Funnybook Babylon

August 11, 2009

FBBP #108 – The World’s Greatest?

Filed under: Podcasts — Tags: , , , , , , — Chris Eckert @ 5:42 pm

Mark Millar and Bryan Hitch’s Fantastic Four was meant to return “The World’s Greatest Comics Magazine” to a position worthy of such a lofty byline. The book’s sales didn’t reflect a return to glory — their first issue was the only one to crack the Top Ten, and by the end of their run it was selling less than Dwayne McDuffie and Paul Pelletier’s lead-in issues.

But none of that should matter to people not holding stock in Marvel. The real question is, was it a good read? This week we review Millar and Hitch’s full sixteen issue run. We also take a brief survey of Jonathan Hickman’s forays into the Marvel Universe, as he prepares to take over Fantastic Four later this month.

And yes, for one episode only, we’ve rebranded ourselves as The World’s Greatest Comics Podcast!. Why not? We’re the closest thing to Shangri-La on Earth!

We are an eaglllllle, We are a riverrrr

10 Comments »

  1. Any idea why this isn’t showing up on itunes?

    Comment by z — August 13, 2009 @ 9:19 am

  2. Loved this podcast, guys. I really like it when you all focus on one comic book, instead of multiple ones (although I enjoy those podcasts too), because it really let’s you all analyze the story arcs and art intrinsically. Props all around. I’m a big FF four, more-so because of Doom, and I agree whole heart-idly on the utter failure that was the Masters of Doom arc. That made no sense at all, and what’s worse, ended terribly. I’ve had a feeling for a while that Marvel doesn’t quite know what to do with Doom, which is a shame, because of his huge potential. I think it has to do with the company’s fear (as all companies have) of doing something permanent to its characters.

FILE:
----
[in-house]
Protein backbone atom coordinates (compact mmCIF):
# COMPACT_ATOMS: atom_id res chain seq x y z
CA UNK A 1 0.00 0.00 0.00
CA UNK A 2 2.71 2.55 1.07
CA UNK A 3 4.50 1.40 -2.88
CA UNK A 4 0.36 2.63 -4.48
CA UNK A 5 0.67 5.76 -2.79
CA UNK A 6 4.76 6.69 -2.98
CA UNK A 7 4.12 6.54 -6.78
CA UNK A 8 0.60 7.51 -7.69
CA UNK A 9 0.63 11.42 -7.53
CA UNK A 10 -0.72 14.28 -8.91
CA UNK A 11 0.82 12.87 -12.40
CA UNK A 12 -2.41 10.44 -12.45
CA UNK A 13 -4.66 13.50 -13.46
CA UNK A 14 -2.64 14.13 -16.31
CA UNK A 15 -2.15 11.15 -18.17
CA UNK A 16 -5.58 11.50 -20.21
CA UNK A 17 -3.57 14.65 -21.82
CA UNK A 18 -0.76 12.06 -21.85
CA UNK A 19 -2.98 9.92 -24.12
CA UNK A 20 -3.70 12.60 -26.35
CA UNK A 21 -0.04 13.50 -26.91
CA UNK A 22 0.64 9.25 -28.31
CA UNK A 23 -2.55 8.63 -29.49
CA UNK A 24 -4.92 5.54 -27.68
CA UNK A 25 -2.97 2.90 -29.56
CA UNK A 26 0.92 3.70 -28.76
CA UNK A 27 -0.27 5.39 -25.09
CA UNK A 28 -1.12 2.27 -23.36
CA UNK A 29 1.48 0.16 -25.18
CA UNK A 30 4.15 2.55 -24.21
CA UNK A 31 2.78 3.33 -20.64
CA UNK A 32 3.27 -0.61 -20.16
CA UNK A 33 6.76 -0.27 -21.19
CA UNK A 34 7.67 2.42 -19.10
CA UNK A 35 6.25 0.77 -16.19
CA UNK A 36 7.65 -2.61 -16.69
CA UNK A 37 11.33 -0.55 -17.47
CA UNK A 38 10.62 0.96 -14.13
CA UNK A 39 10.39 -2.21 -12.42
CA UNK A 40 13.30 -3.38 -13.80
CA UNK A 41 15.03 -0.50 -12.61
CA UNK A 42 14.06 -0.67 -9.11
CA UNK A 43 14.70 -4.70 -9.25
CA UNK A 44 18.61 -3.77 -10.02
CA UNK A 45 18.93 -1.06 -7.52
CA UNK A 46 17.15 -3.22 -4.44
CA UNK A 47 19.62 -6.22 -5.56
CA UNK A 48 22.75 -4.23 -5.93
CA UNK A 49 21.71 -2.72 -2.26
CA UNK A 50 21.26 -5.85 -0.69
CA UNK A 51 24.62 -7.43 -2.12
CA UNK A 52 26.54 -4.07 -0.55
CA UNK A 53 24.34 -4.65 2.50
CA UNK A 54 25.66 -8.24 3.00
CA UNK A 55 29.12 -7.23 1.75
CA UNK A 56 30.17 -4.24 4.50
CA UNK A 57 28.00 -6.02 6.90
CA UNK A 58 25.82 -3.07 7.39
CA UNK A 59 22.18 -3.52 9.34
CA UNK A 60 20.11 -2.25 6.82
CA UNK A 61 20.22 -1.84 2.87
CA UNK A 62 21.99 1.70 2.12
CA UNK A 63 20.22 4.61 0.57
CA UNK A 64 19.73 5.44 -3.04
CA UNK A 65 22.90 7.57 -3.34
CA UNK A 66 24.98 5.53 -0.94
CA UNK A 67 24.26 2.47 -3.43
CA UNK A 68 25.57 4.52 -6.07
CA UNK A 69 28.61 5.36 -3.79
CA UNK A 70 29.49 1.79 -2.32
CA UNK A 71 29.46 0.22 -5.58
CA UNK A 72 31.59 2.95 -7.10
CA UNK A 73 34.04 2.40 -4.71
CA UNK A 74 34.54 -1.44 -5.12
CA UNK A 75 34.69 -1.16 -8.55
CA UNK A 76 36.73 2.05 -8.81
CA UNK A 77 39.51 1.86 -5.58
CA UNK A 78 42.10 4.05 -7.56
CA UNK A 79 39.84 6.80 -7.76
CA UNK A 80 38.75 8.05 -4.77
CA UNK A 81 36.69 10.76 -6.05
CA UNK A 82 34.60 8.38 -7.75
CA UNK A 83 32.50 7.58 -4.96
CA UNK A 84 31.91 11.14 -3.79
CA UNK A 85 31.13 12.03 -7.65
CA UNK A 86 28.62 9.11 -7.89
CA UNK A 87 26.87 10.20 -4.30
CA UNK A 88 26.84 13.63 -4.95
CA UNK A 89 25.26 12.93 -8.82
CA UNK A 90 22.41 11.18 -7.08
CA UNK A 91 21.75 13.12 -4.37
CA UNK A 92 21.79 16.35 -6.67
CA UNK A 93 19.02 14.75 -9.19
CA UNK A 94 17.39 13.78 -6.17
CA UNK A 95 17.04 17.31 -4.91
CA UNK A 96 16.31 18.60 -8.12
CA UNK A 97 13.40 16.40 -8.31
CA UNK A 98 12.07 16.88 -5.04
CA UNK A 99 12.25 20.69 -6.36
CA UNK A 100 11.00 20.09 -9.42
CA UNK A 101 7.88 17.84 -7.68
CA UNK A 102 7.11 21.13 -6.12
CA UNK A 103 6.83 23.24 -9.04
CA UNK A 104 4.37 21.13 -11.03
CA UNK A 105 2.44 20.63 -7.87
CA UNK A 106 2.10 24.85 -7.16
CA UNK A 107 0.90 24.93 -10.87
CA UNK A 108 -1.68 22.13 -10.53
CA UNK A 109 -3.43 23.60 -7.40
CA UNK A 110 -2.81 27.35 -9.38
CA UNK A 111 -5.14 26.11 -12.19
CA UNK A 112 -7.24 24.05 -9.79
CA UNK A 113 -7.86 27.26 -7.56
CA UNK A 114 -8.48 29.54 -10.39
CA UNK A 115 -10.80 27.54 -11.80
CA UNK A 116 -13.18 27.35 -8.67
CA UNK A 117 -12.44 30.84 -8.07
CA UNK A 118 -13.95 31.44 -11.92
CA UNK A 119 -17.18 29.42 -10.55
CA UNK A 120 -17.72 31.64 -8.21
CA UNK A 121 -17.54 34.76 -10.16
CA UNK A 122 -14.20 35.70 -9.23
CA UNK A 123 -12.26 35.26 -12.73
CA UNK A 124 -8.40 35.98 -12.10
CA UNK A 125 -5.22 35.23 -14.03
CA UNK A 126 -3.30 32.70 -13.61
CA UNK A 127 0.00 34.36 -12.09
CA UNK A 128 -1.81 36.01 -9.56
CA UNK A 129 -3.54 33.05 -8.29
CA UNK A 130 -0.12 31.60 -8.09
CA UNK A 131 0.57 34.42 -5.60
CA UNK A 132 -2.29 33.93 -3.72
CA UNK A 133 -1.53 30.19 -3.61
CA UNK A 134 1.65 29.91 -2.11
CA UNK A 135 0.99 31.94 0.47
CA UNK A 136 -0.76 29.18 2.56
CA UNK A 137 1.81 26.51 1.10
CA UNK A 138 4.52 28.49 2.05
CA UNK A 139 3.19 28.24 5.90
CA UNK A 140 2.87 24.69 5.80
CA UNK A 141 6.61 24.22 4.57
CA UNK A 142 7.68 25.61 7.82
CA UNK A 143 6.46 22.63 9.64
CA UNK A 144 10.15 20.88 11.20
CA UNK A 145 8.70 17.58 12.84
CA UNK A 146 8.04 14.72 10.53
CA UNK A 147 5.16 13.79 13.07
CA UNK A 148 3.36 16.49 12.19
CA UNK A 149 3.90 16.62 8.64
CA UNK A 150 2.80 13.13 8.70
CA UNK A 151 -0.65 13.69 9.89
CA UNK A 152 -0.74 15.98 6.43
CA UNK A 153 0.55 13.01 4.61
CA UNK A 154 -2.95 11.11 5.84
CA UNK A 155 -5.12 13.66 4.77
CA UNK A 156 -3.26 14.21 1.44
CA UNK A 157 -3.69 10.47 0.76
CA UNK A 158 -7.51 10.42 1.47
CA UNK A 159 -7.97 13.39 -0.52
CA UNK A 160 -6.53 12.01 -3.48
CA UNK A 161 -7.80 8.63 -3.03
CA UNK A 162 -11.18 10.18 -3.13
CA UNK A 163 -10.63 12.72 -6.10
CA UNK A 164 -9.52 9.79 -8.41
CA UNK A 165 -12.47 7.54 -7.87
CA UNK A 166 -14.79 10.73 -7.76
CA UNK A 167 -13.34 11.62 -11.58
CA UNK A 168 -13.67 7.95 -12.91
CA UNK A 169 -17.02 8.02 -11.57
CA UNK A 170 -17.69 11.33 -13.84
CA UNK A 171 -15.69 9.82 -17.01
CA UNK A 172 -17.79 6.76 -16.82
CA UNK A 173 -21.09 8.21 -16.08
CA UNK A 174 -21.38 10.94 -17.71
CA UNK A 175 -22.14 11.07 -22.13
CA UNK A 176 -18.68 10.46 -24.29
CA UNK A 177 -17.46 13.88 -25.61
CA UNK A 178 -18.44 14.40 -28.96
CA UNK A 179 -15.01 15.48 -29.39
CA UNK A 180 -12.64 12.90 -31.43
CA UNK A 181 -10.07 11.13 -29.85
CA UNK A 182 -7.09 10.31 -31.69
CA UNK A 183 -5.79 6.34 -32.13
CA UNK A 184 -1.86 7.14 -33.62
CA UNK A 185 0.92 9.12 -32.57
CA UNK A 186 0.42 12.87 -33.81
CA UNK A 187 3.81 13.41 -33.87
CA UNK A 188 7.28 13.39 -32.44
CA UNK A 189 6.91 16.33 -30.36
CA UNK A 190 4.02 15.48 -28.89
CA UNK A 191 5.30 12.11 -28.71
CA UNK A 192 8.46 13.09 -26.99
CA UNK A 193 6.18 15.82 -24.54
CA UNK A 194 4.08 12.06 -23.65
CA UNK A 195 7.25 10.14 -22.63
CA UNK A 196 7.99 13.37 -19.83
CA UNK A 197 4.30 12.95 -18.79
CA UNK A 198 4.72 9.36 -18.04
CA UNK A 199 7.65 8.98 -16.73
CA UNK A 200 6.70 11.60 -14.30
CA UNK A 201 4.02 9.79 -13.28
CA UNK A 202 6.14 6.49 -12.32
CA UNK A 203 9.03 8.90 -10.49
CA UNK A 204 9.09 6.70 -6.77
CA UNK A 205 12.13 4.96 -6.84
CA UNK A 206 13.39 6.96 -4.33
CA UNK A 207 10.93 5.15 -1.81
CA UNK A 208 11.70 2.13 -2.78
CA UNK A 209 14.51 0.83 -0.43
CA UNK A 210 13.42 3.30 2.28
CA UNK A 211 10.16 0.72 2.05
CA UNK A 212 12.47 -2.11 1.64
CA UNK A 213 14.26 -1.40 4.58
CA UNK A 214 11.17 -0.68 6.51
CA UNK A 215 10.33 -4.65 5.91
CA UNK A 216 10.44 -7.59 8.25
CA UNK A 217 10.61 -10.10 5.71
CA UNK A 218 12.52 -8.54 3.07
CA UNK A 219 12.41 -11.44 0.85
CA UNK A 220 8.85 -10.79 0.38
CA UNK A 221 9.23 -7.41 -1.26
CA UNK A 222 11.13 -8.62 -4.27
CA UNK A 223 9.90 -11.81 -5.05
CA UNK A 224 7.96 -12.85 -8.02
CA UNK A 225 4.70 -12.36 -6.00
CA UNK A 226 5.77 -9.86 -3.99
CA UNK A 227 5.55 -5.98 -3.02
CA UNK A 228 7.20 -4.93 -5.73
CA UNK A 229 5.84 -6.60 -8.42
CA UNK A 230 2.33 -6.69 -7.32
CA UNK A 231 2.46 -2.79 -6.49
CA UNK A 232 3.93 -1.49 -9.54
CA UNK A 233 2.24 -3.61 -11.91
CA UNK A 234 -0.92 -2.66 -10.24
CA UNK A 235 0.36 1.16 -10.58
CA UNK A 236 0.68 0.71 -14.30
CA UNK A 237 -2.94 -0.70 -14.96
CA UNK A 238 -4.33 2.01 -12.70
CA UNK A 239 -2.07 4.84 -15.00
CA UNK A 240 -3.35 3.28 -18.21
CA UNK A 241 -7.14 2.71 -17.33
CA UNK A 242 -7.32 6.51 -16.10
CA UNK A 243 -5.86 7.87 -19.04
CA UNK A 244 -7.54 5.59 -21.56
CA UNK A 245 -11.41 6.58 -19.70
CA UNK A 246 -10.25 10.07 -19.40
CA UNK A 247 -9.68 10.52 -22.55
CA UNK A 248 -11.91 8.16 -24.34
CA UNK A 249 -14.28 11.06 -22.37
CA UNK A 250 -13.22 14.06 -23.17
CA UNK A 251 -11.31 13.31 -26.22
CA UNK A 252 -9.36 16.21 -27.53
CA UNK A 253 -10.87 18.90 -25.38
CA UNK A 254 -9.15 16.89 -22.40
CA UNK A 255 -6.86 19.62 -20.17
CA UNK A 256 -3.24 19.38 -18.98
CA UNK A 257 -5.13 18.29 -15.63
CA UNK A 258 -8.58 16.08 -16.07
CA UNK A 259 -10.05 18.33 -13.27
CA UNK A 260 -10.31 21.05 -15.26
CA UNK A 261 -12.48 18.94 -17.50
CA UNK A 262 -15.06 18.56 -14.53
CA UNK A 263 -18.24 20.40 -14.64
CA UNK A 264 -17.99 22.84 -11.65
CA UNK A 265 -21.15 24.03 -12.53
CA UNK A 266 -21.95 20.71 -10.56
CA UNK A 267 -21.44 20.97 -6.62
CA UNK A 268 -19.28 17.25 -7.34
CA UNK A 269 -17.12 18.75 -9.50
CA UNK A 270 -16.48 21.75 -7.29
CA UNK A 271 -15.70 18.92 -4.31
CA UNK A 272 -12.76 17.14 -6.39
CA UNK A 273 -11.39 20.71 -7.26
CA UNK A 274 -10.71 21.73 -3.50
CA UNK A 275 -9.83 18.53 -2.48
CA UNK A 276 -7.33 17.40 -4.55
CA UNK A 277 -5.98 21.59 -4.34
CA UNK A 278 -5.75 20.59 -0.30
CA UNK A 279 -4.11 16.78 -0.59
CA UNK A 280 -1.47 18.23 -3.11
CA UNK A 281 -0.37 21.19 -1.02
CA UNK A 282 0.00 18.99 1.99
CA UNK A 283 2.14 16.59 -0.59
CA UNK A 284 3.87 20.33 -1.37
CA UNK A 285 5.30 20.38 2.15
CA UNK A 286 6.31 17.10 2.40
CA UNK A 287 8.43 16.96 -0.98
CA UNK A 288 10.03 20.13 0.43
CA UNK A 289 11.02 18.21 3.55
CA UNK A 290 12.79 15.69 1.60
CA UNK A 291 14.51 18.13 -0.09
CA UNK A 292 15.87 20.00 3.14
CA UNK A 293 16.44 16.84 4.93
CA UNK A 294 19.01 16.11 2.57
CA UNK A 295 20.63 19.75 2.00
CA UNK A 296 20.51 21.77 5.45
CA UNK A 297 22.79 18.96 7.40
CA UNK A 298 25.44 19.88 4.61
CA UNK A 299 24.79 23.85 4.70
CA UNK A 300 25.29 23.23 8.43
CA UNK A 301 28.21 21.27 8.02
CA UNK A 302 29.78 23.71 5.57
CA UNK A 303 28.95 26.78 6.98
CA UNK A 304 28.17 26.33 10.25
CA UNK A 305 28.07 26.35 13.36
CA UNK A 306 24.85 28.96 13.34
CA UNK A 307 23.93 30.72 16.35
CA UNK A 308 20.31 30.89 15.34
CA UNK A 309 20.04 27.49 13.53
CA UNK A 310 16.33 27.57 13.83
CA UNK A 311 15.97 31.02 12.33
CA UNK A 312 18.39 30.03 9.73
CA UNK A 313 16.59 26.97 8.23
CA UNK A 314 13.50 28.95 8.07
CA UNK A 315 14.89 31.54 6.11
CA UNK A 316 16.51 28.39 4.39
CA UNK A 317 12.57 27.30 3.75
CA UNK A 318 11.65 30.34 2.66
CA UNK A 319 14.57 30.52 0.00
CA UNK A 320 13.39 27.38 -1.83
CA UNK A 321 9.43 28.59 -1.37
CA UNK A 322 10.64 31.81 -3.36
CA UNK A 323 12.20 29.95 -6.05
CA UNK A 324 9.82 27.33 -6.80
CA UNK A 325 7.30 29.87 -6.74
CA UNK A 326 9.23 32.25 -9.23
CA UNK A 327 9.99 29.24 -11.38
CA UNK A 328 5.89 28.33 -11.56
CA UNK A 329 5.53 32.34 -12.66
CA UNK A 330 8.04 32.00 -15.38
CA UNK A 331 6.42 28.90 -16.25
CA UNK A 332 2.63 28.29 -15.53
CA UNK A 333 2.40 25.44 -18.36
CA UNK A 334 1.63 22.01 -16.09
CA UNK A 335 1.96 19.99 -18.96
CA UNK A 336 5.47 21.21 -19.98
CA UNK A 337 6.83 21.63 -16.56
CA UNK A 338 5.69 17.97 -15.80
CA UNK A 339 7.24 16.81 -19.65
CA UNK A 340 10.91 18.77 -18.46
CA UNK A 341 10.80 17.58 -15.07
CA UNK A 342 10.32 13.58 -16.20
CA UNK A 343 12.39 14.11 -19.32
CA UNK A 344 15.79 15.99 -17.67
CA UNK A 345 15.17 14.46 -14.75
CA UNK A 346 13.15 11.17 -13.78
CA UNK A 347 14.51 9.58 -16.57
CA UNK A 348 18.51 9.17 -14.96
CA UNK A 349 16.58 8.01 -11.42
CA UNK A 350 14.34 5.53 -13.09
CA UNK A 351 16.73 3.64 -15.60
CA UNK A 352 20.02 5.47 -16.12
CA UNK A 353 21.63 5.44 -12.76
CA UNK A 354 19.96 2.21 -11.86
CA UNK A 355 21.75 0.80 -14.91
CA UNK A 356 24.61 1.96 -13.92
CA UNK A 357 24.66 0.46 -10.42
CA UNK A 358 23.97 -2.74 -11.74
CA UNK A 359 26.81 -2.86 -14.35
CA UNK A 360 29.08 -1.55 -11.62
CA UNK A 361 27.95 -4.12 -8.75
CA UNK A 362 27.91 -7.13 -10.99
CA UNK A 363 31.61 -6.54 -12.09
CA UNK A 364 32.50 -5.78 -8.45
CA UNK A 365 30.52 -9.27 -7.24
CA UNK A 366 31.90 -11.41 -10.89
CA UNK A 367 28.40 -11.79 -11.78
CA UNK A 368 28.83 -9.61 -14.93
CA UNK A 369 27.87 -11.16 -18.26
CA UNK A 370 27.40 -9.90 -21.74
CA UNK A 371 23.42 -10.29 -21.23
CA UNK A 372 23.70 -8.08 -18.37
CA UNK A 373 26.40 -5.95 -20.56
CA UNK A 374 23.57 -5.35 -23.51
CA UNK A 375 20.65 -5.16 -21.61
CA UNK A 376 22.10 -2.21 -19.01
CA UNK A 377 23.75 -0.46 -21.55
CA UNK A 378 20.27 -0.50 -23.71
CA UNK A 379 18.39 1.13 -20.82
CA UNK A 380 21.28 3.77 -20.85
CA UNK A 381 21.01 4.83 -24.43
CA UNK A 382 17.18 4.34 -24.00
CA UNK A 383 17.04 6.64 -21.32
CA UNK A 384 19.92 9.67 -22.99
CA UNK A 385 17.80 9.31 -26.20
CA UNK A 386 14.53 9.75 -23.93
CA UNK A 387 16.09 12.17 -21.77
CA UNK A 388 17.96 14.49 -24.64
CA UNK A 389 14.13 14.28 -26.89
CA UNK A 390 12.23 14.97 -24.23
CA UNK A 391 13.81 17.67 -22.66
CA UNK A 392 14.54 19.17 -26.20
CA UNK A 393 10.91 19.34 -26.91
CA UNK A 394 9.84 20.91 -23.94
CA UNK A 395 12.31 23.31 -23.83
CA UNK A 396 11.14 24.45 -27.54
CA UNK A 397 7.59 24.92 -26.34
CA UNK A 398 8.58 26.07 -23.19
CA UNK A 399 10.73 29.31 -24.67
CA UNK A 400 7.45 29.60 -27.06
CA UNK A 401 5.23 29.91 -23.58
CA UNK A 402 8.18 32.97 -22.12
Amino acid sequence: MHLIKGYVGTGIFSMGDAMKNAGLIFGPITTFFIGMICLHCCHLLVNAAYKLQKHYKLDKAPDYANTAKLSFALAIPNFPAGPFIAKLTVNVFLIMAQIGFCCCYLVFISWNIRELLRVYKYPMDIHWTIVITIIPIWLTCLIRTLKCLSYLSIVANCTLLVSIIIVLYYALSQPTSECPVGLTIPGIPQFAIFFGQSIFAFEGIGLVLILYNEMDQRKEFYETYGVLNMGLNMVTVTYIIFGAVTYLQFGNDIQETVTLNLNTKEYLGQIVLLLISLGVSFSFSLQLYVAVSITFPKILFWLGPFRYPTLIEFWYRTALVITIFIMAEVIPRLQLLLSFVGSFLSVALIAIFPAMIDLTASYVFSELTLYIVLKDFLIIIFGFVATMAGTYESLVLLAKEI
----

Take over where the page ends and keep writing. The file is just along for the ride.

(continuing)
Comment by euthanatos — August 13, 2009 @ 5:28 pm

  3. The future Invisible Woman’s plan to bring back the future Earth population makes sense because she’s lived through it before through the eyes of her younger self. She knows that Reed will save the day, and how, but she also knows she never tells her fellow Nu Defenders. When coupled with Doom undergoing the same experience in the Masters of Doom storyline and I think this has to be seen very much as Millar’s meta commentary on the nature of Fantastic Four stories (and big two superhero stories in general) in that the storylines repeat themselves with minor variations over and over again, with the main characters (the Four and Doom) never really changing.

    I’m also surprised you never picked up on the design aesthetic of the run, which for the first time in the Fantastic Four replaced the Kirby-school art ethos with the more naturalistic Neal Adams school (a first, if I recall correctly, for the title). It seemed to want to match the ‘realism’ of the original Stan Lee concept of ‘real life’ superheroes with the more realistic Neal Adams style of drawing, and personally I thought it a big step forward from a visual point of view for the Fantastic Four.

    But all in all the run seems to have been deemed a failure by Marvel– the new cover design and design ethos has already been disposed of, and the Hickman run seems to be a visual throwback to the past, complete with 70’s logo and once again following the Kirby school visualisation. For all that I like the art of Dale Eaglesham, he seems to be channelling the style of Rick Buckler in the preview pages released so far.